... listened without expressing disapprobation or approbation of what had been done, but they indicated by their deep silence that they pitied Caesar and respected Brutus. The Senate, with the view of making an amnesty and conciliating all parties, decreed that Caesar should be honoured as a god and that not the smallest thing should be disturbed which he had settled while he was in power; and they distributed among ...
— Plutarch's Lives Volume III. • Plutarch

... fearing the aggression of the Tepanecs, united and routed them. Maxtla was put to death, and the lawful prince placed upon the throne. He showed great magnanimity, granting a general amnesty, and then set about to remodel ...
— By Right of Conquest - Or, With Cortez in Mexico • G. A. Henty

... Trenck, I, and my father were released; but the mode of our release was very different. The first obtained his freedom at the intercession of Theresa, she, too, afforded him a provision. We, on the contrary, according to the amnesty, stipulated in the treaty of peace, were led from our dungeons as state prisoners, without inquiry concerning the verity or falsehood of our crimes. Extreme poverty, wretchedness, and misery, were our reward for the sufferings ...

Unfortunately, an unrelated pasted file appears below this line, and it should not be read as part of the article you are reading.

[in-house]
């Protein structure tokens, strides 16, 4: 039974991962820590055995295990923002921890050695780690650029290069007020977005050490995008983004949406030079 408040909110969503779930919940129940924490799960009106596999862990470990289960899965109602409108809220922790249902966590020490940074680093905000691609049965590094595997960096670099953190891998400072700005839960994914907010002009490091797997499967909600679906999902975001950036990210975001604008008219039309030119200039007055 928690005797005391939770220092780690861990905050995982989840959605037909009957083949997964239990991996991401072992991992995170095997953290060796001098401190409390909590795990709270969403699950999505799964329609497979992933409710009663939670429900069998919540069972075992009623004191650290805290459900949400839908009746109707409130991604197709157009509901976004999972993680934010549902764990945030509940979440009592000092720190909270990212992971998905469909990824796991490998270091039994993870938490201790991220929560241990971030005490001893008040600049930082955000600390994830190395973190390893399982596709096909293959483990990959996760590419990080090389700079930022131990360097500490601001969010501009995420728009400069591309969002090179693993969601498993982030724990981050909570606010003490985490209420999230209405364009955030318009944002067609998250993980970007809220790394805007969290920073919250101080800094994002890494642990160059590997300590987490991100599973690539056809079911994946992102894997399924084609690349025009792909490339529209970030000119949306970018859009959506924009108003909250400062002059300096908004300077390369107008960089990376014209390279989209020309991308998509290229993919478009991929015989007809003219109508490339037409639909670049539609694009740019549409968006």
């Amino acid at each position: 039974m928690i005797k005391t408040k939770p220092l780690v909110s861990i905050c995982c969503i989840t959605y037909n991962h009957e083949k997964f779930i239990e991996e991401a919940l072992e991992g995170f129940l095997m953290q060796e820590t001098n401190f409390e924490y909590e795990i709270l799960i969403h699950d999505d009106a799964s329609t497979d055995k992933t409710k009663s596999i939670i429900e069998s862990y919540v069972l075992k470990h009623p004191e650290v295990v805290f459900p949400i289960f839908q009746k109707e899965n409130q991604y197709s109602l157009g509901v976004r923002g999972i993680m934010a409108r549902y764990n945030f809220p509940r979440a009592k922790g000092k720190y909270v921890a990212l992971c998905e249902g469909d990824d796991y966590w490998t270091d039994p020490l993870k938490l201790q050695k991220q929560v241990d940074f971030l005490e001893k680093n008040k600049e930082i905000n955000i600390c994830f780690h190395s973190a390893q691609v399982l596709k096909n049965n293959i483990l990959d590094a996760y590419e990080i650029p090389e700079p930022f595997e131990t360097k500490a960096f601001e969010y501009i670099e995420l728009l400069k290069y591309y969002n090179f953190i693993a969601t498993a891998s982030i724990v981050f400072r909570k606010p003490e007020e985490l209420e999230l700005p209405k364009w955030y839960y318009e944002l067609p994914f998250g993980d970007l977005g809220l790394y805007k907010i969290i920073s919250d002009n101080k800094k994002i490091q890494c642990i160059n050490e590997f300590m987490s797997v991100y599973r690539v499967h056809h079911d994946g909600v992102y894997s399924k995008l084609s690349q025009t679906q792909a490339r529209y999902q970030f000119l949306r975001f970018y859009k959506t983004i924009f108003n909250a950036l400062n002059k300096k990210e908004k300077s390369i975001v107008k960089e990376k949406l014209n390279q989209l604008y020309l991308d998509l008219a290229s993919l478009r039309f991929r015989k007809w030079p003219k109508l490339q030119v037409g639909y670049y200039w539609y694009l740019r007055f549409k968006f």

— The Life and Adventures of Baron Trenck - Vol. 2 (of 2) • Baron Trenck

... AMNESTY. An act of oblivion, by which, in a professional view, pardon is granted to those who have rebelled or deserted their colours; also to deserters who return ...
— The Sailor's Word-Book • William Henry Smyth

... people than absolute rebellion. Something was hoped from Pius IX.; but all hopes of reforms at his hand vanished soon after his elevation in 1846. He did, indeed, soon after his accession, publish an amnesty for political offences; but this was a matter of grace, to show his kindness of heart, not to indicate any essential change ...
— Beacon Lights of History, Volume X • John Lord

... universal amnesty! All our dungeons and prisons are to be opened and then burned to ashes. From this time forth no more blood ...